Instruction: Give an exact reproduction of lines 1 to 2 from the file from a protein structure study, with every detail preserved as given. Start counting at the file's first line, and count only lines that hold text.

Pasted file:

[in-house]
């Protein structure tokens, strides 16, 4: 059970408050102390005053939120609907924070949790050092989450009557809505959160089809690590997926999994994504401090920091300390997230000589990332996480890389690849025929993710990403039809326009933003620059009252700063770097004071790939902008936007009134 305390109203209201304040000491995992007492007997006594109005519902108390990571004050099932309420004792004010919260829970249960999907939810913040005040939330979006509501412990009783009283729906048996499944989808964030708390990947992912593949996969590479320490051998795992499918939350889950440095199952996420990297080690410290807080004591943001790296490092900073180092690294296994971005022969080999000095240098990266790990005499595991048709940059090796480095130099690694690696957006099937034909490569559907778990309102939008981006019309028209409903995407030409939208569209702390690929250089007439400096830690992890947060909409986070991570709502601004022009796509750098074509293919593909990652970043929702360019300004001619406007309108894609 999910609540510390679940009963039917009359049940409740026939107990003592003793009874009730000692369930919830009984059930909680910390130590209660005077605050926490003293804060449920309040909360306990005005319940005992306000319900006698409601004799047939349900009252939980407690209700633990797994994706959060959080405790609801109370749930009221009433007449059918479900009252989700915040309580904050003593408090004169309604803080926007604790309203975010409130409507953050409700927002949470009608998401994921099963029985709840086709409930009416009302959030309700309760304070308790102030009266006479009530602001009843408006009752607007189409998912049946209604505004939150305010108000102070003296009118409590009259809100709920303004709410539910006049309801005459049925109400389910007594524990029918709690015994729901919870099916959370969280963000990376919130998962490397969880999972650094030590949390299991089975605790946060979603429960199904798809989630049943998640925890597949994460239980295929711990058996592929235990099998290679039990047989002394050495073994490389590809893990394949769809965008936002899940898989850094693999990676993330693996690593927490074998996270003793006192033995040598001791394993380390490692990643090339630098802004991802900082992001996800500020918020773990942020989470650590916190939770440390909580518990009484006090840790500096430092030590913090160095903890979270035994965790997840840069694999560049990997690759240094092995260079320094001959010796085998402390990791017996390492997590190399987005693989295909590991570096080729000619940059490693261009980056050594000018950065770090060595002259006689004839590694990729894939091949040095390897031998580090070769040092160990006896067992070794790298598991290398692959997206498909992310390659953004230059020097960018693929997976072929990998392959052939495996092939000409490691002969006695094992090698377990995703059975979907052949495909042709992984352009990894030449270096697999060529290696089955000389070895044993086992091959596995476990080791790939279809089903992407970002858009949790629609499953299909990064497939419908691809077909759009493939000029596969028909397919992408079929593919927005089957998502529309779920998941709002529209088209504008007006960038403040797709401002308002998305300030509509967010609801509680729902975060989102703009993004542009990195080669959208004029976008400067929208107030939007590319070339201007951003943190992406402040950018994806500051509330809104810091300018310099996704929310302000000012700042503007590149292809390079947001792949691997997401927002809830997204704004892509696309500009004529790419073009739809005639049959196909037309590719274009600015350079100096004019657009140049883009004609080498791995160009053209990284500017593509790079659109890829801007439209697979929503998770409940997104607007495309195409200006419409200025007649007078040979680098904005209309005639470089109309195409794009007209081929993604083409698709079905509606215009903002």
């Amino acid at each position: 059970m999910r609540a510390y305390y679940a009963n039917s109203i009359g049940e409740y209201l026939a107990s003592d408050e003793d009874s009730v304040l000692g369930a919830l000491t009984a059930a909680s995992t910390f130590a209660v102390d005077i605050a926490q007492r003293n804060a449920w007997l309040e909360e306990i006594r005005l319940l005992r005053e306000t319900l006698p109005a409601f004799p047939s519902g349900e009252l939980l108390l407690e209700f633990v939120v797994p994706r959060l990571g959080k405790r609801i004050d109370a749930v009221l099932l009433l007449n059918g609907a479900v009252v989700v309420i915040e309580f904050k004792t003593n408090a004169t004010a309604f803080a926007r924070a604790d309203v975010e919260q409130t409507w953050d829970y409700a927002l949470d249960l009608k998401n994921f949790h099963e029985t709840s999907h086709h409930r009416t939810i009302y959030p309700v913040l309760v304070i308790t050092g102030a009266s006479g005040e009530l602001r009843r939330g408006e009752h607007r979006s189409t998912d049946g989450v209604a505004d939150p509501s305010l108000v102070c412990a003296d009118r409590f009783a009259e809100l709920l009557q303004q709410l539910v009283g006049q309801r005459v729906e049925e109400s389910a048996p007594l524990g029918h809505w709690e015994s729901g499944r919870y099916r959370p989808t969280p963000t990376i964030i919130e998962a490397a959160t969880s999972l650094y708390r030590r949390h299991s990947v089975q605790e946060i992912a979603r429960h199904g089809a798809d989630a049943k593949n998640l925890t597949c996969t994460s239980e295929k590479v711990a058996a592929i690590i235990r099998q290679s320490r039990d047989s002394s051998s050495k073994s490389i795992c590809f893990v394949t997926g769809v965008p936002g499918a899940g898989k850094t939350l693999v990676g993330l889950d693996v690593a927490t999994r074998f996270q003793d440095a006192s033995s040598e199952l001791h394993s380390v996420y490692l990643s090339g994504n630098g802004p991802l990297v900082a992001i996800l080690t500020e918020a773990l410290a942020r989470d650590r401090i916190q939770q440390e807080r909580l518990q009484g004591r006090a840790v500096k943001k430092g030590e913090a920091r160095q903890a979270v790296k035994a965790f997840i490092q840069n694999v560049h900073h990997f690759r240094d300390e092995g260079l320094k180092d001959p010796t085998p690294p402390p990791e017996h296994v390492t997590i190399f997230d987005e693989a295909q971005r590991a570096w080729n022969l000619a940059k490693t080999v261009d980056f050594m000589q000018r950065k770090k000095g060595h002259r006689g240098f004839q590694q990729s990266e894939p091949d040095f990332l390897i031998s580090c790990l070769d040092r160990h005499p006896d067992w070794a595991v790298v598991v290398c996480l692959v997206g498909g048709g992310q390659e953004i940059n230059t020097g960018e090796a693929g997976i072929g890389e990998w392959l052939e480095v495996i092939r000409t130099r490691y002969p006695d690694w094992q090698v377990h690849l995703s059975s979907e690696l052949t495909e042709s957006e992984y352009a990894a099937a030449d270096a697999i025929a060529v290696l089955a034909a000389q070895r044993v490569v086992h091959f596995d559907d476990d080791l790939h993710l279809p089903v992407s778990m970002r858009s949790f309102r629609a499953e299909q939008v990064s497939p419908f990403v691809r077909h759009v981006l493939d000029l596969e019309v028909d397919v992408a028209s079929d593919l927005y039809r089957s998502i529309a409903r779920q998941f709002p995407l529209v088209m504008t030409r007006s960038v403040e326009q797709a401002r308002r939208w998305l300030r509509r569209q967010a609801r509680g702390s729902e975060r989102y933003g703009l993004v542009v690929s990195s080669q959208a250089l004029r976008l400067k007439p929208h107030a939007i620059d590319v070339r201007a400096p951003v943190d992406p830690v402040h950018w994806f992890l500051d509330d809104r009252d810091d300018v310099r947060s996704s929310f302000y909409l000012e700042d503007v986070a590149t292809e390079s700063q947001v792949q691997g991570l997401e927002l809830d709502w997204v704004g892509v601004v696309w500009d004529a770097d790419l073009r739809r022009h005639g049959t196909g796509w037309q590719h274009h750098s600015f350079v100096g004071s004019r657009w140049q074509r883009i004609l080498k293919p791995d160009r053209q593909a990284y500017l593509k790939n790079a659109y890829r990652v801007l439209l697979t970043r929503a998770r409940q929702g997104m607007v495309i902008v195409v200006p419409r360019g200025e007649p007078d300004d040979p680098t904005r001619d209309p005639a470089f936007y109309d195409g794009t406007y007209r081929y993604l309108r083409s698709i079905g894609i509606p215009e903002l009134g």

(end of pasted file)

[in-house]
């Protein structure tokens, strides 16, 4: 059970408050102390005053939120609907924070949790050092989450009557809505959160089809690590997926999994994504401090920091300390997230000589990332996480890389690849025929993710990403039809326009933003620059009252700063770097004071790939902008936007009134 305390109203209201304040000491995992007492007997006594109005519902108390990571004050099932309420004792004010919260829970249960999907939810913040005040939330979006509501412990009783009283729906048996499944989808964030708390990947992912593949996969590479320490051998795992499918939350889950440095199952996420990297080690410290807080004591943001790296490092900073180092690294296994971005022969080999000095240098990266790990005499595991048709940059090796480095130099690694690696957006099937034909490569559907778990309102939008981006019309028209409903995407030409939208569209702390690929250089007439400096830690992890947060909409986070991570709502601004022009796509750098074509293919593909990652970043929702360019300004001619406007309108894609 999910609540510390679940009963039917009359049940409740026939107990003592003793009874009730000692369930919830009984059930909680910390130590209660005077605050926490003293804060449920309040909360306990005005319940005992306000319900006698409601004799047939349900009252939980407690209700633990797994994706959060959080405790609801109370749930009221009433007449059918479900009252989700915040309580904050003593408090004169309604803080926007604790309203975010409130409507953050409700927002949470009608998401994921099963029985709840086709409930009416009302959030309700309760304070308790102030009266006479009530602001009843408006009752607007189409998912049946209604505004939150305010108000102070003296009118409590009259809100709920303004709410539910006049309801005459049925109400389910007594524990029918709690015994729901919870099916959370969280963000990376919130998962490397969880999972650094030590949390299991089975605790946060979603429960199904798809989630049943998640925890597949994460239980295929711990058996592929235990099998290679039990047989002394050495073994490389590809893990394949769809965008936002899940898989850094693999990676993330693996690593927490074998996270003793006192033995040598001791394993380390490692990643090339630098802004991802900082992001996800500020918020773990942020989470650590916190939770440390909580518990009484006090840790500096430092030590913090160095903890979270035994965790997840840069694999560049990997690759240094092995260079320094001959010796085998402390990791017996390492997590190399987005693989295909590991570096080729000619940059490693261009980056050594000018950065770090060595002259006689004839590694990729894939091949040095390897031998580090070769040092160990006896067992070794790298598991290398692959997206498909992310390659953004230059020097960018693929997976072929990998392959052939495996092939000409490691002969006695094992090698377990995703059975979907052949495909042709992984352009990894030449270096697999060529290696089955000389070895044993086992091959596995476990080791790939279809089903992407970002858009949790629609499953299909990064497939419908691809077909759009493939000029596969028909397919992408079929593919927005089957998502529309779920998941709002529209088209504008007006960038403040797709401002308002998305300030509509967010609801509680729902975060989102703009993004542009990195080669959208004029976008400067929208107030939007590319070339201007951003943190992406402040950018994806500051509330809104810091300018310099996704929310302000000012700042503007590149292809390079947001792949691997997401927002809830997204704004892509696309500009004529790419073009739809005639049959196909037309590719274009600015350079100096004019657009140049883009004609080498791995160009053209990284500017593509790079659109890829801007439209697979929503998770409940997104607007495309195409200006419409200025007649007078040979680098904005209309005639470089109309195409794009007209081929993604083409698709079905509606215009903002």